Telephone Call Log Discovery

Telephone Call Log Discovery is Not Like it Used to Be: eDiscovery Best Practices

You may think telephone call log discovery seems like a boring topic, but as ProSearch points out, call log discovery involving Microsoft Teams is totally different!

Their post (Telephone Call Log Discovery, available here) discusses how, as the world has steadily moved to using VOIP conferencing as a replacement for traditional telephony services, call information is logged in more accessible manners and may be unknowingly collected. This is especially true for Microsoft 365 tenants. Every call made and every meeting attended using Microsoft Teams is logged as part of a custodian’s data and can easily be retrieved through normal Microsoft Purview eDiscovery collections.

Chances are you already know that Microsoft Teams has seen a phenomenal uptake since the Covid pandemic sent most workers to home offices. And that current Microsoft reports estimate 270 million and growing monthly Teams users. But did you know that 80 million of those Teams users use the calls feature to carry out person to person and group call? And that on March 31, 2020, Microsoft saw a record 2.7 billion (with a “b”) meeting minutes experienced in Teams meetings in just one day? That was well before Teams popularity grew to the level it is now.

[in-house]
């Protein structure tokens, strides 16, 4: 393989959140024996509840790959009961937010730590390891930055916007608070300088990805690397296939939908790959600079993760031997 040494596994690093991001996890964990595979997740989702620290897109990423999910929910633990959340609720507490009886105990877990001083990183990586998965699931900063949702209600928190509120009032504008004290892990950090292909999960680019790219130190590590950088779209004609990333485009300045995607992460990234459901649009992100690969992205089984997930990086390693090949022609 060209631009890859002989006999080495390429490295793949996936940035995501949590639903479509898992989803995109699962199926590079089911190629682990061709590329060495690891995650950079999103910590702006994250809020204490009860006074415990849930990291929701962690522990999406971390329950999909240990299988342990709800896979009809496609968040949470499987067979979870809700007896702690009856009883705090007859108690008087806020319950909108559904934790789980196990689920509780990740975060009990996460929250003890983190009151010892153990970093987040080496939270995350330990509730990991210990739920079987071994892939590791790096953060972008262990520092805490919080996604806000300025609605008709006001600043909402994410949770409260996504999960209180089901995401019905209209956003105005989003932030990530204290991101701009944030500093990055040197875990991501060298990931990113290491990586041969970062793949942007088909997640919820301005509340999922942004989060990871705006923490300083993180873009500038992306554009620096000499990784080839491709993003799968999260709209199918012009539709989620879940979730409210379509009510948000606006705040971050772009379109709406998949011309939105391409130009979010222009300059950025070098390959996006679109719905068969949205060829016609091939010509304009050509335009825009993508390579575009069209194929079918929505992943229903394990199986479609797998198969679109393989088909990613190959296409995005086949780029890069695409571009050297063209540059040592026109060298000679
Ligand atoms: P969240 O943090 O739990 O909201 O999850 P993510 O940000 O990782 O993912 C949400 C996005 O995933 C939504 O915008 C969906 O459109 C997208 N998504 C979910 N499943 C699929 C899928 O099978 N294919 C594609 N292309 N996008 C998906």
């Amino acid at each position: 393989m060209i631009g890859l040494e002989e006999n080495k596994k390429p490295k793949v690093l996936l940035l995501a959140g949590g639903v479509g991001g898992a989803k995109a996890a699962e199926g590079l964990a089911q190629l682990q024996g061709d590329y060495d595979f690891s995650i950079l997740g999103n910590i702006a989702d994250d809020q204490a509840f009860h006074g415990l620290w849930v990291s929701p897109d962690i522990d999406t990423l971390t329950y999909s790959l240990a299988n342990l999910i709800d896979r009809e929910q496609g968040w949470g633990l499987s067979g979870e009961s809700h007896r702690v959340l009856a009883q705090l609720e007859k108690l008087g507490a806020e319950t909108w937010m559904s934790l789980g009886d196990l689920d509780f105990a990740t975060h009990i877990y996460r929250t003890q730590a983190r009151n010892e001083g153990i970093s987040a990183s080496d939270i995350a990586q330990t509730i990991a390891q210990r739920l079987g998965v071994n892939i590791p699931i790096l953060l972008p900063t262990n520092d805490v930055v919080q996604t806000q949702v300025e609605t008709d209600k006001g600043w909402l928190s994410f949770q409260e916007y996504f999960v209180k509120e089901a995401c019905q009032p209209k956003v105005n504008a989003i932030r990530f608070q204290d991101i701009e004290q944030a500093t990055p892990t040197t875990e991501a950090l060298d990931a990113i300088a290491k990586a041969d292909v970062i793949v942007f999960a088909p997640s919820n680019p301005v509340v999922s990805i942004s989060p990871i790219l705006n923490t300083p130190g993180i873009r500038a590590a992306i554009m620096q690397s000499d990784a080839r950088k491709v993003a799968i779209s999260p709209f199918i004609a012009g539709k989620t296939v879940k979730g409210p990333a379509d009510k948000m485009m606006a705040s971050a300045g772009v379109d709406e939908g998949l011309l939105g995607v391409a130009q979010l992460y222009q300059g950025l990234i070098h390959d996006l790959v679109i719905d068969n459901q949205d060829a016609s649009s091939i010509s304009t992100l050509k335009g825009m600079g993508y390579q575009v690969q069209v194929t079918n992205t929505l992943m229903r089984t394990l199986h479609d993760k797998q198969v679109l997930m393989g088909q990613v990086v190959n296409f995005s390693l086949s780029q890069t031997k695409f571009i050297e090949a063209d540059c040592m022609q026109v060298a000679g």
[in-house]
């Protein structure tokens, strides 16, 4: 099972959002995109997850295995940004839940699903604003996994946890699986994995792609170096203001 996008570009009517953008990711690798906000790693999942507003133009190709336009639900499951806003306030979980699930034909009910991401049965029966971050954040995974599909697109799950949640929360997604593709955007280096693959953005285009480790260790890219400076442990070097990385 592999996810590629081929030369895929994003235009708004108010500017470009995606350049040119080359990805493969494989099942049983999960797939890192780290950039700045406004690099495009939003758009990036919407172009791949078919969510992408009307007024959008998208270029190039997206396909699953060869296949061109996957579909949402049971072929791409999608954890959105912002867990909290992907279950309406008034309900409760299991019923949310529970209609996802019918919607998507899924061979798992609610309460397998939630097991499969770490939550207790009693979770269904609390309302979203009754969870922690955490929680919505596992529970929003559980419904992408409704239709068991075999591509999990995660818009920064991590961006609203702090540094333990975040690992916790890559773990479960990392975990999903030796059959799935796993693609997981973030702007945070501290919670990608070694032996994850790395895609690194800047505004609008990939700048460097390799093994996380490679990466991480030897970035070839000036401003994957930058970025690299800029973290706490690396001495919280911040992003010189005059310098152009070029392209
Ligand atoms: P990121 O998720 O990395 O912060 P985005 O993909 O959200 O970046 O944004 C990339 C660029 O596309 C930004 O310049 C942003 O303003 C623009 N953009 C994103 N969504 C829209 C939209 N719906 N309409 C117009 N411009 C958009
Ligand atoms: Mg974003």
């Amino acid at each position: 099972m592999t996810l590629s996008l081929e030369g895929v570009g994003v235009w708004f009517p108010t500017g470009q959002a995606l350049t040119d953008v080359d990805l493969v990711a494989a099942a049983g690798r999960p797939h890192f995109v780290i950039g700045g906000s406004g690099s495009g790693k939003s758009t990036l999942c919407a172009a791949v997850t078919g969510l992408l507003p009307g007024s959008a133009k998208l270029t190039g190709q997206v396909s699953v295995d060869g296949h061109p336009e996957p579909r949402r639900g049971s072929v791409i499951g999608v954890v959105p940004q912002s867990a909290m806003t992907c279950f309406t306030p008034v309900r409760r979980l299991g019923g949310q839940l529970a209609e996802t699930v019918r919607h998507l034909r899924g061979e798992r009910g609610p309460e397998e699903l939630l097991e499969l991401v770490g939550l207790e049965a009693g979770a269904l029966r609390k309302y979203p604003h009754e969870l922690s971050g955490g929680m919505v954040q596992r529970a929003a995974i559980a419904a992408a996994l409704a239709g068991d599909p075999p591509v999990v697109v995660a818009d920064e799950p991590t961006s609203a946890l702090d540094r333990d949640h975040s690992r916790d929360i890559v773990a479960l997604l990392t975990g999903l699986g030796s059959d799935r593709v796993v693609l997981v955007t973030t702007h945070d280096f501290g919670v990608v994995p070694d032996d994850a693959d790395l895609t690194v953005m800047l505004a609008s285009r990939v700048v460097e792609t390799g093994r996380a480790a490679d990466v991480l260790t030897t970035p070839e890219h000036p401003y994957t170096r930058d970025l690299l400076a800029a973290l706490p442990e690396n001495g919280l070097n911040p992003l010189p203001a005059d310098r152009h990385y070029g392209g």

Depending on the license level, Teams can provide both VOIP and traditional telephony services from one interface. As a result, some companies are replacing traditional telephone infrastructure with services provided purely by Microsoft Teams and that makes telephone call log discovery not only a whole lot more interesting, but also discoverable at a level of detail that wasn’t previously possible because of the level of detail that M365 and Teams offers.

Want to learn more? Check out the full post by ProSearch here! It’s just one click! 😉

So, what do you think? Did you ever think telephone call log discovery could ever be this interesting? Please share any comments you might have or if you’d like to know more about a particular topic.

Disclaimer: The views represented herein are exclusively the views of the author, and do not necessarily represent the views held by my employer, my partners or my clients. eDiscovery Today is made available solely for educational purposes to provide general information about general eDiscovery principles and not to provide specific legal advice applicable to any particular circumstance. eDiscovery Today should not be used as a substitute for competent legal advice from a lawyer you have retained and who has agreed to represent you.


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